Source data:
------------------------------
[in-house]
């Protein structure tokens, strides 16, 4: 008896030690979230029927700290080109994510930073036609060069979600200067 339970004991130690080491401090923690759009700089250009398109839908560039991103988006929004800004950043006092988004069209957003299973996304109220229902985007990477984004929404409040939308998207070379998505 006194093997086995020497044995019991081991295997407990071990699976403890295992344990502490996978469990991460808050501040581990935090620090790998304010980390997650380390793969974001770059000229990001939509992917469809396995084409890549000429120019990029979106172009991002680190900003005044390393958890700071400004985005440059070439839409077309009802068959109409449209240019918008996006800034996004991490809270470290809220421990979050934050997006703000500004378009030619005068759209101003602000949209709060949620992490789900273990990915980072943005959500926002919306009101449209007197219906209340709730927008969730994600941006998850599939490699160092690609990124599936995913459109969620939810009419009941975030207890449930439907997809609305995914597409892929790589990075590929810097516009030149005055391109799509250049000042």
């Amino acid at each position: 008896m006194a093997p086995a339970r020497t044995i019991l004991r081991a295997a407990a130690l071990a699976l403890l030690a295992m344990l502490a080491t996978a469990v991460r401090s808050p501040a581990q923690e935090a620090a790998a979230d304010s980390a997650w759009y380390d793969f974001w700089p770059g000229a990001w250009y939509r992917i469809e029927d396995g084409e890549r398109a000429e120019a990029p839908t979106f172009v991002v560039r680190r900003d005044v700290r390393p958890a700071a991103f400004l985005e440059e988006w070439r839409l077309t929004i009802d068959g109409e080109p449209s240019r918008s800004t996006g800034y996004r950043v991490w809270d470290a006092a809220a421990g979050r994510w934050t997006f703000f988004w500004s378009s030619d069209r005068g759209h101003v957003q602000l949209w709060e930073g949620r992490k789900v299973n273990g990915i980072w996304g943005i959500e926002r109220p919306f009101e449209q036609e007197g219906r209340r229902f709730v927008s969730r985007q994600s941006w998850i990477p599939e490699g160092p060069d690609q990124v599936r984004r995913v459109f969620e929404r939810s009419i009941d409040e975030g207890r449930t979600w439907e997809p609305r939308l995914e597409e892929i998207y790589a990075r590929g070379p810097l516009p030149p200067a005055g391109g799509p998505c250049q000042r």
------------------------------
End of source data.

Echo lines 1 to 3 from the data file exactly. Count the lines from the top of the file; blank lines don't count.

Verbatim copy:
[in-house]
């Protein structure tokens, strides 16, 4: 008896030690979230029927700290080109994510930073036609060069979600200067 339970004991130690080491401090923690759009700089250009398109839908560039991103988006929004800004950043006092988004069209957003299973996304109220229902985007990477984004929404409040939308998207070379998505 006194093997086995020497044995019991081991295997407990071990699976403890295992344990502490996978469990991460808050501040581990935090620090790998304010980390997650380390793969974001770059000229990001939509992917469809396995084409890549000429120019990029979106172009991002680190900003005044390393958890700071400004985005440059070439839409077309009802068959109409449209240019918008996006800034996004991490809270470290809220421990979050934050997006703000500004378009030619005068759209101003602000949209709060949620992490789900273990990915980072943005959500926002919306009101449209007197219906209340709730927008969730994600941006998850599939490699160092690609990124599936995913459109969620939810009419009941975030207890449930439907997809609305995914597409892929790589990075590929810097516009030149005055391109799509250049000042």
């Amino acid at each position: 008896m006194a093997p086995a339970r020497t044995i019991l004991r081991a295997a407990a130690l071990a699976l403890l030690a295992m344990l502490a080491t996978a469990v991460r401090s808050p501040a581990q923690e935090a620090a790998a979230d304010s980390a997650w759009y380390d793969f974001w700089p770059g000229a990001w250009y939509r992917i469809e029927d396995g084409e890549r398109a000429e120019a990029p839908t979106f172009v991002v560039r680190r900003d005044v700290r390393p958890a700071a991103f400004l985005e440059e988006w070439r839409l077309t929004i009802d068959g109409e080109p449209s240019r918008s800004t996006g800034y996004r950043v991490w809270d470290a006092a809220a421990g979050r994510w934050t997006f703000f988004w500004s378009s030619d069209r005068g759209h101003v957003q602000l949209w709060e930073g949620r992490k789900v299973n273990g990915i980072w996304g943005i959500e926002r109220p919306f009101e449209q036609e007197g219906r209340r229902f709730v927008s969730r985007q994600s941006w998850i990477p599939e490699g160092p060069d690609q990124v599936r984004r995913v459109f969620e929404r939810s009419i009941d409040e975030g207890r449930t979600w439907e997809p609305r939308l995914e597409e892929i998207y790589a990075r590929g070379p810097l516009p030149p200067a005055g391109g799509p998505c250049q000042r």